The detection and eradication of metastatic cells in affected organs of OS patients as early as possible with novel non-invasive radiological imaging modalities and treatment strategies are of the utmost importance to improve in the future the survival of OS patients with metastatic disease. In the present study, retroviral lacZ gene transduction of tumor cells combined with in situ perfusion, fixation and embedding of lung tissue refined the Dunn/LM8 OS model and allowed for the first time the detection of micrometastases and single metastatic cells in the lung and the liver of mice. Consequently, the model will be instrumental for the future screening of new compounds for the urgently needed patient-tailored chemotherapy. Moreover, the refined Dunn/LM8 OS model will serve as benchmark for the development of novel imaging techniques with improved sensitivity and resolution for the detection of metastases in patients. Such imaging modalities for non-invasive tumor and metastases monitoring will also considerably facilitate studies with gene manipulated cells in experimental OS models designed to eventually better understand the molecular mechanisms of OS metastasis.
MATERIALS AND METHODS
The mouse OS cell lines Dunn and LM8 were kindly provided by T. Ueda (Osaka National Hospital, Osaka, Japan). HEK293-T cells were obtained from the American Type Culture Collection (Manassas, VA). The cell lines were cultured in DMEM/Ham F12 (1:1) medium (Invitrogen, Carlsbad, CA) supplemented with 10% heat-inactivated FCS (cell culture medium) at 37°C in an incubator with a humidified atmosphere of 5% CO2.
Retroviral Transduction of OS Cells with a lacZ-Gene
Retroviral particles containing the lacZ gene (lacZ-retrovirus) were produced in HEK293-T cells according to an optimized protocol of Mitta et al.29 Briefly, HEK293-T cells were transfected with the following three plasmids: The retroviral expression vector pQCLIN (Clontech Laboratories Inc., Mountain View, CA), containing the lacZ and a neomycin resistance gene and the two helper plasmids pVSV-G (Clontech Laboratories Inc.), encoding the G-glycoprotein of the vesicular stomatitis virus, and pHit60 (kindly provided by Dr. Christian Buchholz, Paul-Ehrlich-Institut, Langen, Germany), coding for the retroviral gag and pol genes. Medium containing lacZ-retrovirus was collected 48 h after transfection. Dunn and LM8 OS cells were infected with lacZ-retrovirus by incubation for 48 h with virus-containing medium supplemented with 8 µg/ml Polybrene. Subsequently, the cells were grown for 10 days in tissue culture medium containing 1,200 µg/ml G418 (Invitrogen) to select for neomycin resistant lacZ gene expressing cells.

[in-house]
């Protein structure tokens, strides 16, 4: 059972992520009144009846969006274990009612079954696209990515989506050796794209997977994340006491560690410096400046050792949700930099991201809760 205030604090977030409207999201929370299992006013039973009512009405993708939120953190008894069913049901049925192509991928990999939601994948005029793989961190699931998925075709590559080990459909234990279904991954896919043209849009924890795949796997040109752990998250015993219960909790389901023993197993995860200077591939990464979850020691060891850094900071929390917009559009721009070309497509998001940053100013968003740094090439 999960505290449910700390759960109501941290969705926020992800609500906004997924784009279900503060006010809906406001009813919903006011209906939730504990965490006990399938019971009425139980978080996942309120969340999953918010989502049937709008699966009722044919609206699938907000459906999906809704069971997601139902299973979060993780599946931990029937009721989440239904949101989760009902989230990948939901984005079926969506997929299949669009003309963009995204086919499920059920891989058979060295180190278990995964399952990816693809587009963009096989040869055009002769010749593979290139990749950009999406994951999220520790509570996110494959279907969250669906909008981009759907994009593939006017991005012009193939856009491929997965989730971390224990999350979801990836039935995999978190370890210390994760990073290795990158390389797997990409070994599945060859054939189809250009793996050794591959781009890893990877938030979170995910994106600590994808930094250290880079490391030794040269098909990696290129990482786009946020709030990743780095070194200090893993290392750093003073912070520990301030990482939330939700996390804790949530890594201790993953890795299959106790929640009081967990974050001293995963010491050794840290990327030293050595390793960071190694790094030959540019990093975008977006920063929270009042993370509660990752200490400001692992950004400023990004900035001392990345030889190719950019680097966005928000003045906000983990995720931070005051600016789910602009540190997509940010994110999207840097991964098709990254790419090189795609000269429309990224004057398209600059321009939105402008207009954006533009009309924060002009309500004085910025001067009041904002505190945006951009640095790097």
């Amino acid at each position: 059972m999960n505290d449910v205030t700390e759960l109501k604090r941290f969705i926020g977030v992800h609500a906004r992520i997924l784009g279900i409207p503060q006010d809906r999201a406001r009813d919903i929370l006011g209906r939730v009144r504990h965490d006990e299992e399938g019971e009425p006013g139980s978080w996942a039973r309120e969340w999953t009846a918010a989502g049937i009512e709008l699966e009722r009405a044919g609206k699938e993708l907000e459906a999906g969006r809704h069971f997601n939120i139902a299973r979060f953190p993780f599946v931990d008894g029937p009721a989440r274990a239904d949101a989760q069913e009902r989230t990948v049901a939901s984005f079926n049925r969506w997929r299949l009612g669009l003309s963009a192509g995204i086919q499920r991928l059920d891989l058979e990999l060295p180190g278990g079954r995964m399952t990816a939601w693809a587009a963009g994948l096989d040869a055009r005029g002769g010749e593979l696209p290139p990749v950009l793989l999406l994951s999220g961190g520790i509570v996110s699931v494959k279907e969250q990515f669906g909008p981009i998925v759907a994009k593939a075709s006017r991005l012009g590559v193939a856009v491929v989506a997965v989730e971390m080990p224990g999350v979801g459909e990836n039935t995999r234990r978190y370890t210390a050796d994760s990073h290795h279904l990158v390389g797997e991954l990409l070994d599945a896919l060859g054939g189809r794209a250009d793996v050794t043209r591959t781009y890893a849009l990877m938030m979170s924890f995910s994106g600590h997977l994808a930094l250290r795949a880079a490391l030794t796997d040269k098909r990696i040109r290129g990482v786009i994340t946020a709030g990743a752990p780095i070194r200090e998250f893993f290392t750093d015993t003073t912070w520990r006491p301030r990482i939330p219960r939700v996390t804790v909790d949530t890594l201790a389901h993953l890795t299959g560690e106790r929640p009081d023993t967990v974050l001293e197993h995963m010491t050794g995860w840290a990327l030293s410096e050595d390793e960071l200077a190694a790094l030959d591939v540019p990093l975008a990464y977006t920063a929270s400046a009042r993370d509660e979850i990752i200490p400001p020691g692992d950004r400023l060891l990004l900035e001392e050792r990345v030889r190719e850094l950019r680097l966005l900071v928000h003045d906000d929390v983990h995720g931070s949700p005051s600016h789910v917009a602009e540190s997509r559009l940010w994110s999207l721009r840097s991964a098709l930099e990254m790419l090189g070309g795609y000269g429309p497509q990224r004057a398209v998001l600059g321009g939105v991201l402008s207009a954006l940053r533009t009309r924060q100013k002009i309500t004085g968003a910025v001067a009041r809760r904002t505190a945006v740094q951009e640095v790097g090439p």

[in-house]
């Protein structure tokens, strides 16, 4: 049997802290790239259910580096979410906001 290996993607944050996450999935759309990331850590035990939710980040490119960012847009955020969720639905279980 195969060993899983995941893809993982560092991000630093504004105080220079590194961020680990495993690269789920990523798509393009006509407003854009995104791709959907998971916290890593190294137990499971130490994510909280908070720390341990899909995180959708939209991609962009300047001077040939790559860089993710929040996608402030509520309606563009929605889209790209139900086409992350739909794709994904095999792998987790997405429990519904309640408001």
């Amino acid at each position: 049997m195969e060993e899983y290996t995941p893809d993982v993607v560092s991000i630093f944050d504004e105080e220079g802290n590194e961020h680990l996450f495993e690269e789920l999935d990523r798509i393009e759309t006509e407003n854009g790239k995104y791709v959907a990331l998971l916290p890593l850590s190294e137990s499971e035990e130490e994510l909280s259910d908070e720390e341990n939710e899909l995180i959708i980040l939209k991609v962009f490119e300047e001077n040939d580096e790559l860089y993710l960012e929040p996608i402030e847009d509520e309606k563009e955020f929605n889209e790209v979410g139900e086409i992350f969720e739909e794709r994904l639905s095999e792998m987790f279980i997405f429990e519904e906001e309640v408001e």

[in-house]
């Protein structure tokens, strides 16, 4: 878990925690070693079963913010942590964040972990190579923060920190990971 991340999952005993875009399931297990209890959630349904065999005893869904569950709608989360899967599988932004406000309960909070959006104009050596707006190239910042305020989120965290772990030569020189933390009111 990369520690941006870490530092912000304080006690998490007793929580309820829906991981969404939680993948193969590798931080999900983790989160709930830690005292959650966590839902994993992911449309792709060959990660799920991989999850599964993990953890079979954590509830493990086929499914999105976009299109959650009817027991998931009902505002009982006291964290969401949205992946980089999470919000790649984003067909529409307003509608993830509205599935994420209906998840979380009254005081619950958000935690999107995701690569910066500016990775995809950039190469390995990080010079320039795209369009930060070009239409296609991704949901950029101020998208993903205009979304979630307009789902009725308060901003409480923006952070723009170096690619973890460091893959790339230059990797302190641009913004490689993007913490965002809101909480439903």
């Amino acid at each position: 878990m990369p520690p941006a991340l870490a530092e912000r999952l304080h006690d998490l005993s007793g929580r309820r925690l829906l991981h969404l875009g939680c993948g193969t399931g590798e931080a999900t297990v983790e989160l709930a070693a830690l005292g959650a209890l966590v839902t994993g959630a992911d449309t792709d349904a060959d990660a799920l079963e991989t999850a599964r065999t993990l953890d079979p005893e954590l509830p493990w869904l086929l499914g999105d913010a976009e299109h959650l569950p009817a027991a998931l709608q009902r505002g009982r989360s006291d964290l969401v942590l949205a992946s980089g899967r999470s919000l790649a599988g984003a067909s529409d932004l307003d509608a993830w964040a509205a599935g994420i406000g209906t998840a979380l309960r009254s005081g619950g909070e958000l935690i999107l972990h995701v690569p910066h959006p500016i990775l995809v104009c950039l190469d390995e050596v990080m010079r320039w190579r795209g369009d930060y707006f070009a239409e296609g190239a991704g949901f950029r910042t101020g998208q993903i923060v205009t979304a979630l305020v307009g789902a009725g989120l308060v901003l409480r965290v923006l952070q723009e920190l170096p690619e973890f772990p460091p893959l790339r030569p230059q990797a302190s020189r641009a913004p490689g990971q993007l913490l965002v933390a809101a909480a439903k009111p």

Cell Proliferation Assay
LacZ gene expressing Dunn (Dunn-lacZ) and LM8 (LM8-lacZ) cells and respective non-transduced control cells were plated in six-well tissue culture plates (12.5 × 104 cells per well). Every 24 h cells from three separate wells per cell line were trypsinized, incubated with Guava Viacount reagent and counted in a Guava EasyCyte Machine with the Viacount Acquisition Module (Guava Technologies Inc., Hayward, CA) as described.30 The experiment was repeated three times. The doubling time during logarithmic growth was calculated for each cell line.
Soft Agar Assay for Anchorage-Independent Growth
Experiments were carried out in six-well plates containing 1.5 ml bottom agar per well. The bottom agar consisted of 0.5% DNA-grade agarose (Promega, Madison, WI) containing cell culture medium supplemented with penicillin, streptomycin, amphotericin (PSA) (1:100) (Invitrogen). The plates were kept at 4°C overnight prior to use. 2 × 104 cells per well were then seeded on top of the bottom agar in 1.5 ml of 0.34% DNA-grade agarose. The plates were kept at room temperature for 5 min and subsequently transferred to a cell culture incubator. Twenty-four hours later, 2 ml of cell culture medium supplemented with PSA (1:100) were added and the cells were cultured for 21 days. Four randomly selected pictures per well, each representing a fourfold magnification of 11.2 mm2 cell culture area, were then taken with a Kappa DX20 camera (Kappa opto-electronics GmbH, Gleichen, Germany) connected to a Nikon Eclipse E600 microscope (Nikon Corporation, Tokyo, Japan). Cell colonies were counted and the size distribution was assessed with ImageJ software (http://rsb.info.nih.gov/ij/). Colony size was measured with PicedCora software (Jomessa Messsysteme GmbH, Munich, Germany).
Migration and Invasion Assay